Generic Detector development

The demands on the detectors will continue to increase in future experiments. Therefore, a continuous development of the detectors is necessary in order to cope with the future challenges. For example, the requirements for rate capability and improved time resolution will play an important role in future experiments. We are therefore trying to understand limiting properties of our current detectors and to develop improved detectors. Our main focus is on the GridPix detectors, which we will fabricate using photolithographic processes in the clean rooms of the research building Technologiezentrum Detektorbau (FTD). In addition, we are also experimenting with completely new detector concepts, new materials or readouts.

The first gaseous detectors were developed more than a hundred years ago by H. Geiger and E. Rutherford. Since then, they have made possible a large number of discoveries in particle physics and are still important components of modern experiments. Above all, the development of the multi-wire proportional chambers should be mentioned here, for which G. Charpak received the Nobel Prize in Physics in 1992. In 1988, A. Oed introduced the first microstructured gaseous detectors, which were further developed in numerous variations in the following years. Micromegas detectors, for example, consist of a fine grid stretched across the readout plane at a distance of 50 -100 µm. In this narrow area, the primary electrons can initiate a gas amplification process that ends in an electron avalanche with several thousand electrons.

Eine Wissenschaftlerin und ein Wissenschaftler arbeiten hinter einer Glasfassade und mischen Chemikalien mit Großgeräten.
© Fraunhofer IZM

GridPix Detectors

To reach the best possible spatial resolution, one must resolve the individual primary electrons from the drift region. This requires a very fine readout structure with a pixel size of several 10 µm. Due to the high density of electronic readout channels, this is only possible with a readout chip for silicon pixel sensors. Therefore we use the Timepix and Timepix3 ASIC, both developed by the Medipix collaboration at CERN. These ASICs are first covered with a 4 µm thick protective layer, which protects them in case of unwanted electrical discharges. On top of the protective layer, 50 µm high pillars and a thin grid are fabricated using photolithographic post-processing. The grid is aligned so that there is one grid hole above each readout pixel. Therefore, the entire electron avalanche triggered by a primary electron is collected on a single pixel and thus exceeds the readout threshold with high probability.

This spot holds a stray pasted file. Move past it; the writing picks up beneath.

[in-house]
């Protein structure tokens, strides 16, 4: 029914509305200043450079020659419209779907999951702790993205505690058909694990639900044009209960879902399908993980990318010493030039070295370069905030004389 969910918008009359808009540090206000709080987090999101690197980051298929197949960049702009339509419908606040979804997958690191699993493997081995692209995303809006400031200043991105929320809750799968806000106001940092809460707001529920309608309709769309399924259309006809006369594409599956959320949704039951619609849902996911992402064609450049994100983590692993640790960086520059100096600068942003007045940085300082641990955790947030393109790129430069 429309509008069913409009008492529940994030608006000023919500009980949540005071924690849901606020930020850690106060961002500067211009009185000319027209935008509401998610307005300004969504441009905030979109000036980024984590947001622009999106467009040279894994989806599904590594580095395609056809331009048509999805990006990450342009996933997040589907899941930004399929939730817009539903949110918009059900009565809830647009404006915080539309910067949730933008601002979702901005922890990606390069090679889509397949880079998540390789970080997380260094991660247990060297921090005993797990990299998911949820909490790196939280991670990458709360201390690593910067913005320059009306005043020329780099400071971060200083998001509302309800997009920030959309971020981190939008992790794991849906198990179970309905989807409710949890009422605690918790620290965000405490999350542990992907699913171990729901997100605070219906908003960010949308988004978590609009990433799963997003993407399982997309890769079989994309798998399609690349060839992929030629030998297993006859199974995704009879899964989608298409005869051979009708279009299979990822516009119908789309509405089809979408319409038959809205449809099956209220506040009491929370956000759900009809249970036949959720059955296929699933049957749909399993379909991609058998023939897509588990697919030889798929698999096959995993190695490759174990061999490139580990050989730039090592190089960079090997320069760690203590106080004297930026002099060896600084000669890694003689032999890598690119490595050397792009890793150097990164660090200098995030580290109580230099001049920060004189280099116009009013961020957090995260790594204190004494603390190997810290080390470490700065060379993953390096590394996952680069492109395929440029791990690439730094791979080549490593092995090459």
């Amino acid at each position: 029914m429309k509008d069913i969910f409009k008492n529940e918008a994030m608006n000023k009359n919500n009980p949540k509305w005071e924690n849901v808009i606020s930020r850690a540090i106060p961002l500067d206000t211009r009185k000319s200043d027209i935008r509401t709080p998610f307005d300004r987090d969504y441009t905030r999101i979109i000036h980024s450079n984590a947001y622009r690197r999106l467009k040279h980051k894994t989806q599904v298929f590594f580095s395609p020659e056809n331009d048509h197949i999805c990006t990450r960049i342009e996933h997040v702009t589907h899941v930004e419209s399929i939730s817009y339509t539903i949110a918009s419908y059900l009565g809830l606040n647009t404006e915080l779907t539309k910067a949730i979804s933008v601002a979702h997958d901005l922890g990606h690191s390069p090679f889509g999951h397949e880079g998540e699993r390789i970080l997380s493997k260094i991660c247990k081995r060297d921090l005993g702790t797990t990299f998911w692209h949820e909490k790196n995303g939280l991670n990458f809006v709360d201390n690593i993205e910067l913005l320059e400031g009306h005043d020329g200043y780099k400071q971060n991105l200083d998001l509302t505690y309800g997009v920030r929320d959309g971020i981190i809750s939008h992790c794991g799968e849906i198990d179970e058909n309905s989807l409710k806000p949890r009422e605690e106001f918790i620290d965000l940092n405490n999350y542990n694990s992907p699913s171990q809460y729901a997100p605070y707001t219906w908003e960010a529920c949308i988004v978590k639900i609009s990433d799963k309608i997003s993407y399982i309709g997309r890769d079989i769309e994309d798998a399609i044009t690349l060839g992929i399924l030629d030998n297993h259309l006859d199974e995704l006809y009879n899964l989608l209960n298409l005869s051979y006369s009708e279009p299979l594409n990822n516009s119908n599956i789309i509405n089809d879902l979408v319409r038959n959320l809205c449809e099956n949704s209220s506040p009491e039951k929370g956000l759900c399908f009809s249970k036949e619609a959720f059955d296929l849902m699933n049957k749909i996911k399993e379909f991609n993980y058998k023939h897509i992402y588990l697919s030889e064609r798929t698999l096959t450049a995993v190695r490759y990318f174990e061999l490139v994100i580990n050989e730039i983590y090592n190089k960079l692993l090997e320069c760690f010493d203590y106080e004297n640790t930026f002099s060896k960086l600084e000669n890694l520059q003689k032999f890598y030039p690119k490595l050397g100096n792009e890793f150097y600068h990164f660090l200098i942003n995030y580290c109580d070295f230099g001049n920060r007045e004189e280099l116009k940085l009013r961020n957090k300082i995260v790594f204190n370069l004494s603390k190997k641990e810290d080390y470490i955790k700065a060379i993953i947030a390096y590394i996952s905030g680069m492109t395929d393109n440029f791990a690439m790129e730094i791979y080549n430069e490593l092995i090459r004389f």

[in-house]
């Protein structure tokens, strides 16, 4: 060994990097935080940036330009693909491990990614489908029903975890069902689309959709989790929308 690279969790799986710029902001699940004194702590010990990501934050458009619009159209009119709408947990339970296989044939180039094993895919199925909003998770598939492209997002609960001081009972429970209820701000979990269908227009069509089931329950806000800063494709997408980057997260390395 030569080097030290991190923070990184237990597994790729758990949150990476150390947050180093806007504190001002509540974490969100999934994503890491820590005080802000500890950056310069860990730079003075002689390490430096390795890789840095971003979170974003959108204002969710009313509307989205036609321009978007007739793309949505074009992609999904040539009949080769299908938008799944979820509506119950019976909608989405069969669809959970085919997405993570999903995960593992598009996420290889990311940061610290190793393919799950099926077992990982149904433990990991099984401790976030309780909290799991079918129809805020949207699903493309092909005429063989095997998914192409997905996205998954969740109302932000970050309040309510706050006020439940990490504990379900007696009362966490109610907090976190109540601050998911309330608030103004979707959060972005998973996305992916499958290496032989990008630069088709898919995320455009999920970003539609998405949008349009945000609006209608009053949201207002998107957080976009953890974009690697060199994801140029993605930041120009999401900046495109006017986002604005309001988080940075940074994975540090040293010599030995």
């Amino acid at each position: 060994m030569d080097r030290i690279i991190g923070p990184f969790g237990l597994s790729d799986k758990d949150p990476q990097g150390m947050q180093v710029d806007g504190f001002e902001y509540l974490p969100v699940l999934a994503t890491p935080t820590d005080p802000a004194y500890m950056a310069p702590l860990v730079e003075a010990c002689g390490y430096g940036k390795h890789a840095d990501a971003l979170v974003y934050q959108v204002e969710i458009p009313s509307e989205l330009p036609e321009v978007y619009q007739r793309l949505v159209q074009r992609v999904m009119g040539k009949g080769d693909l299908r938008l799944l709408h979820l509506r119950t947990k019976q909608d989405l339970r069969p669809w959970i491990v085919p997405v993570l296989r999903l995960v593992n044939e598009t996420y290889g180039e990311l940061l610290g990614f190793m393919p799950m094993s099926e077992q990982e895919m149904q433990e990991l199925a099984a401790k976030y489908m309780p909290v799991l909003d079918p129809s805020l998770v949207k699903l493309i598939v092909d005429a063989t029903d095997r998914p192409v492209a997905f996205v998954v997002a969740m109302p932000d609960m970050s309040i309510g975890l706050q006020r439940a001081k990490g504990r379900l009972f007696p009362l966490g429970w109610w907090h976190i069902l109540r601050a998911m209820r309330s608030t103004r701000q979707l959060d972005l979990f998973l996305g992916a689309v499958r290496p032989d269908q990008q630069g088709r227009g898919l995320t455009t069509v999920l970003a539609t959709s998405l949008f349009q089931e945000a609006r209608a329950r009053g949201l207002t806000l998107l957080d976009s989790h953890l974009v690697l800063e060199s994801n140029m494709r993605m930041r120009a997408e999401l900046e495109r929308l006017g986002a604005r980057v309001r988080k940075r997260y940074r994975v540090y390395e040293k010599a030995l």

Production and further Developmenty

In this way, individual primary electrons can be detected and counted. This method offers several advantages, for example, significantly better energy resolutions can be achieved by counting the individual electrons rather than by adding up the total energy, since the statistical fluctuations of the gas amplification are not included in the measurement. In addition, the events can be recorded with high spatial resolution and reconstructed later. This makes it easier to distinguish different particles such as X-ray photons from tracks or to reconstruct the tracks of the particles.
In the future, the GridPixe will be produced in the clean rooms of the Bonn research building FTD and then characterized in our laboratories. Because of the special machine selection in the clean room and the fast characterization, much better conditions are given to improve and further develop the detectors. In particular, the protective layer is to be optimized for higher event rates and double-grid structures are to be developed for reduced ion backflow.

Image of clean room for microstructuring in FTD © M. Wagner, H. Pekeler
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